Open Access Articles- Top Results for Television licensing in Sweden

Television licensing in Sweden

The current licence fee (Swedish: TV-avgift, literally TV fee) in Sweden is 2076 kr[1] (250) per annum. It is collected on behalf of the three public broadcasters (Sveriges Television, Sveriges Radio and Sveriges Utbildningsradio) by Radiotjänst i Kiruna AB, which is jointly owned by them.

The fee pays for five TV channels, 45 radio channels as well as TV and radio on the Internet. In Sweden, the term "television licence" was replaced a few years ago by "television fee". The fee is collected by Radiotjänst from every household containing a TV set, and possession of such a device must be reported to Radiotjänst as required by law. One fee is collected per household regardless of number of TV sets, in the home or in alternate locations owned by the household such as summer houses. Although the fee also pays for radio broadcasting, there is no fee for radios. Suggestions of replacing the fee with a tax or a mandatory fee which is collected together with and like a tax occur sometimes in the media. One important argument against a literal tax is that these broadcasters are not owned by the state nor are they controlled by the government.[2]

Around 90% of households have reported that they have a television set and thereby need to pay the fee. However, the number of households not containing a TV set are considered by Radiotjänst to be a lot fewer than the 10% that don't pay licences. The personnel of Radiotjänst i Kiruna AB have no authority to investigate inside households (for instance flats on higher floor levels).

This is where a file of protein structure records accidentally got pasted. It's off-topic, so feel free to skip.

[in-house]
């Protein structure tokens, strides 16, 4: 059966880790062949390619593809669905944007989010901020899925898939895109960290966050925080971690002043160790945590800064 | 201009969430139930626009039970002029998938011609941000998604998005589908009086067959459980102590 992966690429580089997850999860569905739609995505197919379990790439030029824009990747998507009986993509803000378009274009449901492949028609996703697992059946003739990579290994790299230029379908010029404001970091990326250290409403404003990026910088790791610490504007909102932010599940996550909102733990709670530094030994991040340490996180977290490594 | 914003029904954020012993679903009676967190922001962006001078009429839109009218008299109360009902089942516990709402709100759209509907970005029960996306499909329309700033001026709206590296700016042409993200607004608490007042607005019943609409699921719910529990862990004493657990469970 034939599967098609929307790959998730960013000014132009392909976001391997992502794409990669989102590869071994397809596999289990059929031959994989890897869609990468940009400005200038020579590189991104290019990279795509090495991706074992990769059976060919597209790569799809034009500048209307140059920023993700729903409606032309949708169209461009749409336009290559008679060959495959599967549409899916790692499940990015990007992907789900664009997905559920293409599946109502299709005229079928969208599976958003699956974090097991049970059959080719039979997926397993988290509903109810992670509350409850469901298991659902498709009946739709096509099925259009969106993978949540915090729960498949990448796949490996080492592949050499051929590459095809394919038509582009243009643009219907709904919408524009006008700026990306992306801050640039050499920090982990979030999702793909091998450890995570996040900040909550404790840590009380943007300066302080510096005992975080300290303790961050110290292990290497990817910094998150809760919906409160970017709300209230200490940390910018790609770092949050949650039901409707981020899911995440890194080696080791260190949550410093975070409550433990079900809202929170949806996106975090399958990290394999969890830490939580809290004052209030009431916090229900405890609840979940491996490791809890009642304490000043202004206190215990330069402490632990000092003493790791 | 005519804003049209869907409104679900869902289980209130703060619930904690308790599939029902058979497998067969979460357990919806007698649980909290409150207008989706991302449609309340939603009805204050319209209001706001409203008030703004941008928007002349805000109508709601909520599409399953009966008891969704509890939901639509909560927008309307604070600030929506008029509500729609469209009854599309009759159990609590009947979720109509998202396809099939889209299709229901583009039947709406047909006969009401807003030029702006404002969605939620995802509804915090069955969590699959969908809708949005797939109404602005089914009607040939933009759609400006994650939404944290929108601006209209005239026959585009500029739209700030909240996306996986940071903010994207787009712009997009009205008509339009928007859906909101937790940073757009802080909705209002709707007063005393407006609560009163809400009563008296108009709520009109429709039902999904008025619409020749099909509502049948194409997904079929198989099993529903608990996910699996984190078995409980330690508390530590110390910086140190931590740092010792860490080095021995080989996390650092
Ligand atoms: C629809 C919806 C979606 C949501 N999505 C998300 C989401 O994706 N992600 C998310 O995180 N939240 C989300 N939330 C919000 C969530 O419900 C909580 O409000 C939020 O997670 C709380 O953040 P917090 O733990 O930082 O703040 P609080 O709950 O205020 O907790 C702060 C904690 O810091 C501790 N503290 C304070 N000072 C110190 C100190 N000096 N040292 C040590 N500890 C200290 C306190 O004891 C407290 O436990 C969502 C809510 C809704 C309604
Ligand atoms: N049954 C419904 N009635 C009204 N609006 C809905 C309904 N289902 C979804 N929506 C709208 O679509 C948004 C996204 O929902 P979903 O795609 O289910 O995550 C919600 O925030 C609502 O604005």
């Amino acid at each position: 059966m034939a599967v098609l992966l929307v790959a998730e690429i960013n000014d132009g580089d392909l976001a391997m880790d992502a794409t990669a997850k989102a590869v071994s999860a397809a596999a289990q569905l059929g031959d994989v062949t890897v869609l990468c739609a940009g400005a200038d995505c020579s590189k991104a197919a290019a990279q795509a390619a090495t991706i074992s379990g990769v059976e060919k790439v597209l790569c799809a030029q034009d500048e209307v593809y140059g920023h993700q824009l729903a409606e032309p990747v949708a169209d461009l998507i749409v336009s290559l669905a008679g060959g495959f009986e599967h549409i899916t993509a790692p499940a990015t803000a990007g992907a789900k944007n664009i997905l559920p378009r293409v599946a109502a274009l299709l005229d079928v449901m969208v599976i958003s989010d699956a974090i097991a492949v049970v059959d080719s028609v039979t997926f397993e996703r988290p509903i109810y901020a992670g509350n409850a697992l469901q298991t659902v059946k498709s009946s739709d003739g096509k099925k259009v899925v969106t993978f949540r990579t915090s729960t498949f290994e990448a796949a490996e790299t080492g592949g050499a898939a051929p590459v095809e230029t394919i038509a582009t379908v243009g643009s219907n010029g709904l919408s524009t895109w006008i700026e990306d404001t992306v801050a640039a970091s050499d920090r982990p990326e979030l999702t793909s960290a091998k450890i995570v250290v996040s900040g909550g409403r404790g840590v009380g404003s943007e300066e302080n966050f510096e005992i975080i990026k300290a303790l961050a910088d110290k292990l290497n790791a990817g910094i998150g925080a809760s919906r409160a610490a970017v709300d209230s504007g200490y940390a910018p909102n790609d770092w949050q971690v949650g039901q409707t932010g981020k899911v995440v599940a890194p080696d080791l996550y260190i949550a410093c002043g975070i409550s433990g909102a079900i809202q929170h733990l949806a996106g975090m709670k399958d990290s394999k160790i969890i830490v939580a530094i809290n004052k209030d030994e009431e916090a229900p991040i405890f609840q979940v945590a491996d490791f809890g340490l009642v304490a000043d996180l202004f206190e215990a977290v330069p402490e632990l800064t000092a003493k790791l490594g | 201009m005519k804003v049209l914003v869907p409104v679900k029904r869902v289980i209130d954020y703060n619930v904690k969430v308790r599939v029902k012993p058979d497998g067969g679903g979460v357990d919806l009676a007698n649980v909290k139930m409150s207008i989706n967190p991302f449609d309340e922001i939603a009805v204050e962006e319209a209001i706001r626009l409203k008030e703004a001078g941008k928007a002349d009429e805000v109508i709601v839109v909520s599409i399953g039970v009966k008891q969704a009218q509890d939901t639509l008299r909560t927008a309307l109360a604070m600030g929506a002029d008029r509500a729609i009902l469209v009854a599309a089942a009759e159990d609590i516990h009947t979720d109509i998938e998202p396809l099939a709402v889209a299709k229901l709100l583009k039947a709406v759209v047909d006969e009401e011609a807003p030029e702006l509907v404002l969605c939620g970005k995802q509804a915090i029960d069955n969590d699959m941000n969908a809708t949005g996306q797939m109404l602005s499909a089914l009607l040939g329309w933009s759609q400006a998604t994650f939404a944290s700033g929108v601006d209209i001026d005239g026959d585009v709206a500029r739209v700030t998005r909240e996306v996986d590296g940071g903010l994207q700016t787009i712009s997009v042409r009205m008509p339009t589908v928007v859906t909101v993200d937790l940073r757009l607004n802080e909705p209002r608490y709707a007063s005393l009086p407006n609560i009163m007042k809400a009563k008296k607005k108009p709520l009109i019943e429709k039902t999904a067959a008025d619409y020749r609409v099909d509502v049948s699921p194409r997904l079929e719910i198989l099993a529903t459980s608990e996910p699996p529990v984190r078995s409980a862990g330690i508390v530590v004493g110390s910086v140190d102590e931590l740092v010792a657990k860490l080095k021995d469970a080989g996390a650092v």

Requirement to pay TV fee for Internet access

In February 2013 Radiotjänst i Kiruna AB have changed their interpretation of the Swedish television fee law. In their new interpretation any personal computer or tablet connected to the Internet is also considered a TV-set and requires payment of the TV fee.[3] Between then and June 13:th 2014, when The Supreme Administrative Court reversed the decisions by lower courts,[4] who agreed with Radiotjänst's interpretation internet connected devices were supposed to be reported as TV sets. The reasoning is that the purpose of a computer is not receive television broadcasts nor are there any broadcasts on Internet since you have to request that the content is streamed to you.

Radiotjänst on June 13th 2014 clearly states that no fees for internet connected devices will be repaid.[5] Reasoning is that until then the legal system supported Radiotjänst's interpretation, even though a superior court has nullified all that support.


  1. ^ "Radiotjänst". Retrieved 3 March 2009. 
  2. ^ "Vem äger public service?"
  3. ^ "In Sweden, TV Tax Comes to Smartphones", Gustav Sandstrom, Wall Street Journal, 1 March 2013.
  4. ^ "Ingen tv-avgift för dator"
  5. ^ "Important information regarding the ruling of the Supreme administrative court concerning fee obligation for computers, tablet PCs and mobile phones"

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